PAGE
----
Underwriting is minimal and usually quick. PCPs set out a Guaranteed Minimum Future Value (GMFV), the expected value of the car when the loan term is up (and the final payment you need to make to own it). This is a win-win for the garage, since you can't influence it and it means the car is always worth more than the loan to them.

Here's an example

A Toyota Avensis Luna 1.8 retails for €29,495. The PCP allows you to choose your deposit, say 30pc, or €6,000, financed through Bank of Ireland Finance at an interest rate of 5.5pc per annum.

The loan is €23,495 including admin costs. The pre-calculated GMFV is €10,618, with monthly repayments of €440.48 for 36 months.

What can go wrong?

The car is leased. It isn't yours until the day that final payment is made. If you miss repayments because you lose your job, for instance, the car will be repossessed, leaving you with neither job nor wheels. If you have paid less than one-third of the purchase price, the car finance company can take back your car without taking legal action against you and you still owe the balance. When the term is up, the GMFV may not be enough to act as the 'deposit' on a rolled over new loan, so you might have to top it up.

Why is the interest rate so low?

PCP loans are 'asset secured' - the garage can't lose as long as you don't decrease the car's value too much. This is why restrictions are imposed on the mileage you can do, to around 15,000-20,000kms per year. You also have to maintain and service it properly.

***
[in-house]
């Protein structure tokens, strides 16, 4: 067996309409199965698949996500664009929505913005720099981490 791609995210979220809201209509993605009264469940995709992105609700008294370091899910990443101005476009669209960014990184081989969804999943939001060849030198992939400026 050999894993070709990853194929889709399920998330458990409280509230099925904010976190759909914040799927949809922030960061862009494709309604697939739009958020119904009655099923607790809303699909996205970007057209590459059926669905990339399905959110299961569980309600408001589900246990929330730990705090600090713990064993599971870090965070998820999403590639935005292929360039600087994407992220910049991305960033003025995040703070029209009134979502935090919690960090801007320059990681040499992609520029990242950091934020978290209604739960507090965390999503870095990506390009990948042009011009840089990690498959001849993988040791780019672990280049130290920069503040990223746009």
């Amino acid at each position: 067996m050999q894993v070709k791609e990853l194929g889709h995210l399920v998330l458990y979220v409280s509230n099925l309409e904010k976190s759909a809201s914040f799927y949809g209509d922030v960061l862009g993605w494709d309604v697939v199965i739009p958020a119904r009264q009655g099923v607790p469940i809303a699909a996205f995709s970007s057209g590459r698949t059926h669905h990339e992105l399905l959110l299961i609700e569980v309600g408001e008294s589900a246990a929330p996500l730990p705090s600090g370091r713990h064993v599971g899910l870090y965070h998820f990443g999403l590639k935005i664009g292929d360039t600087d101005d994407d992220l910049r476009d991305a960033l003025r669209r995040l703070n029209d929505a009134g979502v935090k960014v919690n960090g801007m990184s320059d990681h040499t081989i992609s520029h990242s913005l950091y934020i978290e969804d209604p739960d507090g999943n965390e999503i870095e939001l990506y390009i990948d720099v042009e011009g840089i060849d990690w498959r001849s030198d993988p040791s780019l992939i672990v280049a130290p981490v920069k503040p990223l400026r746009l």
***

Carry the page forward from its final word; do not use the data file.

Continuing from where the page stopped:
How is it different from hire purchase (HP)?

HP generally doesn't have a balloon payment. It is effectively a straight-forward loan, allowing you to own the car at the end of the term, but the repayments will be higher as a result, as will the interest rate charged. These days, HP is usually reserved for commercial customers where the GMFV doesn't need to be preserved.

What's the alternative?

A personal loan from a bank or credit union. While you'll pay higher interest, this is because it is an 'unsecured loan'. While the lender will certainly chase you for repayments if you miss them, they can't unilaterally swipe the car from your driveway and sell it off.

Are there any other fees?

Yes, usually there are 'documentation fees' or some such administrative charge, amounting to around €150.

Any other small print?

Yes. There is a clause in PCP contracts called the 'half rule'. It will be buried somewhere in the paperwork because it benefits the customer. The 'half rule' allows you to end a PCP agreement at any time and return your car, but you have to pay half the purchase price (which includes the interest due).

If you have not yet paid half the purchase price, you can still return the car but you will owe the difference between the repayments you have made and half the purchase price.

If you find yourself in financial difficulty, returning the car using the 'half rule' may be a good option for you because the finance company may decide to repossess the car if repayments are not met. Customers should not sign a 'Voluntary Surrender Form' which is the common approach, and would allow the garage to summarily take the car while you still owe the outstanding debt.

Irish Independent